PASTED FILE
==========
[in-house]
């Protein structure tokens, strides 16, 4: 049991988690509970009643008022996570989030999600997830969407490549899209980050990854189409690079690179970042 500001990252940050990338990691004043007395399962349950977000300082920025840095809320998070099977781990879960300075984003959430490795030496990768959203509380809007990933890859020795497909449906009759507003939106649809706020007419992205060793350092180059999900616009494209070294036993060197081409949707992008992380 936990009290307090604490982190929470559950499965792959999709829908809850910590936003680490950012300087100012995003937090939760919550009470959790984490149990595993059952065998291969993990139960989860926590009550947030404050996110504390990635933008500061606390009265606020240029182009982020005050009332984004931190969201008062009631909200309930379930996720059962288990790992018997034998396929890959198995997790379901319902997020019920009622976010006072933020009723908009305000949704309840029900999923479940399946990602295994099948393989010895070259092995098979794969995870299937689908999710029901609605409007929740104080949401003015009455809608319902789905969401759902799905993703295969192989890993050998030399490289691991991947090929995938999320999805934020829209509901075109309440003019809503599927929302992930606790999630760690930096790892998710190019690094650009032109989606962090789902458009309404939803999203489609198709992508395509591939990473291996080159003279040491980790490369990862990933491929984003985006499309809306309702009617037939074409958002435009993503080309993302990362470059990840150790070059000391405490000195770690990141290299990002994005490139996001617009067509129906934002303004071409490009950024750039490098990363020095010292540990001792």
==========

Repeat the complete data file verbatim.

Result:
[in-house]
């Protein structure tokens, strides 16, 4: 049991988690509970009643008022996570989030999600997830969407490549899209980050990854189409690079690179970042 500001990252940050990338990691004043007395399962349950977000300082920025840095809320998070099977781990879960300075984003959430490795030496990768959203509380809007990933890859020795497909449906009759507003939106649809706020007419992205060793350092180059999900616009494209070294036993060197081409949707992008992380 936990009290307090604490982190929470559950499965792959999709829908809850910590936003680490950012300087100012995003937090939760919550009470959790984490149990595993059952065998291969993990139960989860926590009550947030404050996110504390990635933008500061606390009265606020240029182009982020005050009332984004931190969201008062009631909200309930379930996720059962288990790992018997034998396929890959198995997790379901319902997020019920009622976010006072933020009723908009305000949704309840029900999923479940399946990602295994099948393989010895070259092995098979794969995870299937689908999710029901609605409007929740104080949401003015009455809608319902789905969401759902799905993703295969192989890993050998030399490289691991991947090929995938999320999805934020829209509901075109309440003019809503599927929302992930606790999630760690930096790892998710190019690094650009032109989606962090789902458009309404939803999203489609198709992508395509591939990473291996080159003279040491980790490369990862990933491929984003985006499309809306309702009617037939074409958002435009993503080309993302990362470059990840150790070059000391405490000195770690990141290299990002994005490139996001617009067509129906934002303004071409490009950024750039490098990363020095010292540990001792």